The American model, like the European model, over the past several runs has also consistently shown this possibility of snow for parts of the Southern Plains, Mid-South, Tennesee Valley, and South late Friday into early Saturday, spreading into the Mid-Atlantic & Northeast over the weekend. The image below shows the latest animated run of the model from Friday through Saturday. The blue depicts snow while the green depicts rain. The darker the color, the heavier the precipitation. Join the Firsthand Weather Supporter Group for more details.
Again, while this forecast is not set in stone, confidence continues to increase that parts of the South will see snow Friday night into Saturday morning. The favored areas (for our followers in the South) will be Tennessee, northern & central Mississippi, northern & central Alabama, northern Georgia, and western North Carolina.
It’s too early to dive into the accumulation potential at this point. We do feel comfortable saying it’s possible there could be light accumulations, but this doesn’t appear to be a major winter storm. Warm temperatures leading up to the event, a short duration of wintry precipitation, marginal surface temperatures, and the snow possibly mixing with rain should mitigate how much snow potentially accumulates. Stay tuned for updates & join the Firsthand Weather Supporter Group for more details!
Firsthand Weather is monitoring the potential for severe thunderstorms and wintry weather for parts of the South & Southeast this Friday and Saturday as an upper-level system sends a batch of Arctic air south into the lower-48. Ahead of this Arctic air mass, a warm, moist, unstable air mass will build across the South & Southeast later this week. As this cold front clashes with the unstable spring-like air mass, it will trigger a line of thunderstorms on Friday across the South. While early and with still some questions to be ironed out, it appears favorable wind shear and a developing surface area of low pressure could allow for thunderstorms to become strong, possibly severe on Friday including the possibility of isolated tornadoes.
The favored areas appear to be from eastern Texas, southern Arkansas, Louisiana, and Mississippi Friday afternoon and spreading east into Alabama, Georgia, and north Florida during the evening and overnight hours. It’s possible the severe threat continues on Saturday for eastern parts of Georgia, northern Florida, and the Carolinas. Currently, there is no severe risk area outlined by the Storm Prediction Center but this could change over the coming days. If you live in the aforementioned area, make sure you keep a close eye on the forecast and have a plan in place in case a warning is issued on Friday.
The next concern is the cold, Arctic air rushing into the South & Southeast late Friday into Saturday. This air will be quite chilly and subfreezing. This is important because it appears the developing surface area of low pressure could help pull in enough moisture into the colder, subfreezing air for a quick changeover to wet snow for parts of the South & Southeast late Friday into Saturday. It needs to be mentioned that there are a lot of questions with this set up and this is a low confidence forecast but the guidance does support the cold air and moisture to overlap long enough for wet snow for some areas during this timeframe. The favored areas are Oklahoma, northern Texas, Arkansas, and central & southern Missouri Friday; eventually spreading into northern Mississippi & western Tennessee overnight Friday; and eventually into the rest of central & eastern Tennesee, northern Alabama, northern Georgia, Kentucky, the mountains of North Carolina, and potentially Upstate South Carolina on Saturday morning. Join the Firsthand Weather Supporter Group.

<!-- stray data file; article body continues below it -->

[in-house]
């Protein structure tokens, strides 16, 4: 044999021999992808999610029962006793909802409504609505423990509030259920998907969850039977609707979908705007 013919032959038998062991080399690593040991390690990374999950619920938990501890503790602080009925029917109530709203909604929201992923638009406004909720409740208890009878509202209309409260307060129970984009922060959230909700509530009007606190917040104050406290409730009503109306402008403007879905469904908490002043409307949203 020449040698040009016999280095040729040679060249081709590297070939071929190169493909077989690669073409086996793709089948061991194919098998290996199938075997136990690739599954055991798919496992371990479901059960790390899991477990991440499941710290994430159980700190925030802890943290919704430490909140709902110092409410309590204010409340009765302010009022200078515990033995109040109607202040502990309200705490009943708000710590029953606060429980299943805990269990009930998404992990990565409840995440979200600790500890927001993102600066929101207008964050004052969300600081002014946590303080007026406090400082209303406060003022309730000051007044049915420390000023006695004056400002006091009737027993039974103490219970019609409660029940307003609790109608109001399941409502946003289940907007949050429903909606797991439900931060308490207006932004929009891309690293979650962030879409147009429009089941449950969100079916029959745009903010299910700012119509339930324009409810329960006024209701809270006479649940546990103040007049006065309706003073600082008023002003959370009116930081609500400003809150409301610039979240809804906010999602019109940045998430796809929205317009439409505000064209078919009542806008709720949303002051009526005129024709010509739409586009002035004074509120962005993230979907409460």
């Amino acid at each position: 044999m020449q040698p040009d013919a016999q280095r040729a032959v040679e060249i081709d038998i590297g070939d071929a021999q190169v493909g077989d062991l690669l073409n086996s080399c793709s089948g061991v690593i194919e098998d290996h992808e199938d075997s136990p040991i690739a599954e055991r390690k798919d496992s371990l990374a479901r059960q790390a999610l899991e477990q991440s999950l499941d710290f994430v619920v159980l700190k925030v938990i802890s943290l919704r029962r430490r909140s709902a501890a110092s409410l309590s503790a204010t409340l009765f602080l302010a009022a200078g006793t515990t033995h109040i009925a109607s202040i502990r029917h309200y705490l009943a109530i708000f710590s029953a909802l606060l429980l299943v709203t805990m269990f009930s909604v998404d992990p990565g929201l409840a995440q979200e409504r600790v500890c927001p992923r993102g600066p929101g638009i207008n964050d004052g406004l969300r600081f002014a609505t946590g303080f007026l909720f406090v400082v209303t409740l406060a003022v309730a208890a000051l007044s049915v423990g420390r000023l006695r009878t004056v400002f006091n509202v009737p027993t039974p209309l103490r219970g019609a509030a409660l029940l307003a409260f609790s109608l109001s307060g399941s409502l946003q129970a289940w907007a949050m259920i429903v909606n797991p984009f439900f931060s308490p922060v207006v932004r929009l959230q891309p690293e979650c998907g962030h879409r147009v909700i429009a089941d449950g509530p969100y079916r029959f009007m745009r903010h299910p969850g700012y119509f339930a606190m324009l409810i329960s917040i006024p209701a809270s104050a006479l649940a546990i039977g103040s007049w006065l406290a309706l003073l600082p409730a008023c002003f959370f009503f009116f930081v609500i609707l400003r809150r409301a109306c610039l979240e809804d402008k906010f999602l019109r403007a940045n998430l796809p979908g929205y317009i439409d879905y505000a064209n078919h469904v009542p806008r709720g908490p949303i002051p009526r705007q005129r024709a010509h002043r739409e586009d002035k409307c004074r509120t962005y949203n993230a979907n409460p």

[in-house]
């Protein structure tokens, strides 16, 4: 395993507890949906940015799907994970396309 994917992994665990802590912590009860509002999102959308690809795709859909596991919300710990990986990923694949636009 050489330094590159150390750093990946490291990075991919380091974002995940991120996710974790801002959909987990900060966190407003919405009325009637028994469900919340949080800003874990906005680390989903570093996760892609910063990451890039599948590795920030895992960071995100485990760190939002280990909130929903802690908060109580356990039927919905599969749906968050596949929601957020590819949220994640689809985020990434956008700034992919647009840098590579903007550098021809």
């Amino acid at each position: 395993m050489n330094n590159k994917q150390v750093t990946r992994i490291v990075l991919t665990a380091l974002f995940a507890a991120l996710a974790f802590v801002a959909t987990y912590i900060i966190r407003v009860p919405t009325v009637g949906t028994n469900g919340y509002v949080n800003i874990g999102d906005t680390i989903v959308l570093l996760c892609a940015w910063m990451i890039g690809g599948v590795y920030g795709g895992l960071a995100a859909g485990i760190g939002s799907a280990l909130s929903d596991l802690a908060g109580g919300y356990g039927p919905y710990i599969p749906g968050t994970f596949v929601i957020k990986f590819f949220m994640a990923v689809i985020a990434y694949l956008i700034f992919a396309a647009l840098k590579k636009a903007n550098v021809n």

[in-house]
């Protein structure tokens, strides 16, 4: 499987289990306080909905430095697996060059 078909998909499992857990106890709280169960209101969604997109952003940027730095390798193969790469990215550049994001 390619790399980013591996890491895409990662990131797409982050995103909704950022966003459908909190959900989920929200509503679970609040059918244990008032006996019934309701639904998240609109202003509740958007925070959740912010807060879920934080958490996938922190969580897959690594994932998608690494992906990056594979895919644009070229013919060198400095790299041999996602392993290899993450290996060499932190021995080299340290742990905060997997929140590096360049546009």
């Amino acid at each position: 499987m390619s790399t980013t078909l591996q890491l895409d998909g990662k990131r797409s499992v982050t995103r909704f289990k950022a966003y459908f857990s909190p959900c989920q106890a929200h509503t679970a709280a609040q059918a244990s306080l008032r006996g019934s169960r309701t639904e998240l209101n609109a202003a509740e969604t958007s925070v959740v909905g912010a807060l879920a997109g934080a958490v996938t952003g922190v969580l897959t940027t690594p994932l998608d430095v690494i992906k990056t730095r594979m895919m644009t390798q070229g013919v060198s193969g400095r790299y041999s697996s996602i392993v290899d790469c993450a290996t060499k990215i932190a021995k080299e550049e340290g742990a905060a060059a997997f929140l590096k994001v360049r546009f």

It needs to reiterated that there are a lot of questions with this forecast, it’s low confidence, and snow is not a guarantee for the aforementioned areas, but models are suggesting this is a possibility and while confidence is low at this time, confidence is increasing some areas will see snow late Friday and Saturday. It’s too far out for accumulation forecasts but this will be monitored over the coming days.
Behind the cold front, quite chilly air will stick around for a couple of days with a widespread freeze for the South & Southeast this weekend so bring the pets inside and protect the plants.
Conditions are coming together for the possibility of severe storms from southeastern Oklahoma northeast into southern Missouri. These severe storms will have the capability to produce large hail, damaging winds, and tornadoes. Because of the tornado risk this afternoon & evening, a Tornado Watch has been issued for parts of Arkansas, Missouri, and Oklahoma until 8 PM CST. The Tornado Watch does include Little Rock.
Additional areas could be included in a Tornado or Severe Thunderstorm Watch later this evening. If you live in or near the Tornado Watch, please keep a close eye on this evolving situation, have a couple reliable sources to receive weather information from, and have a plan in place in case a warning is issued for your area.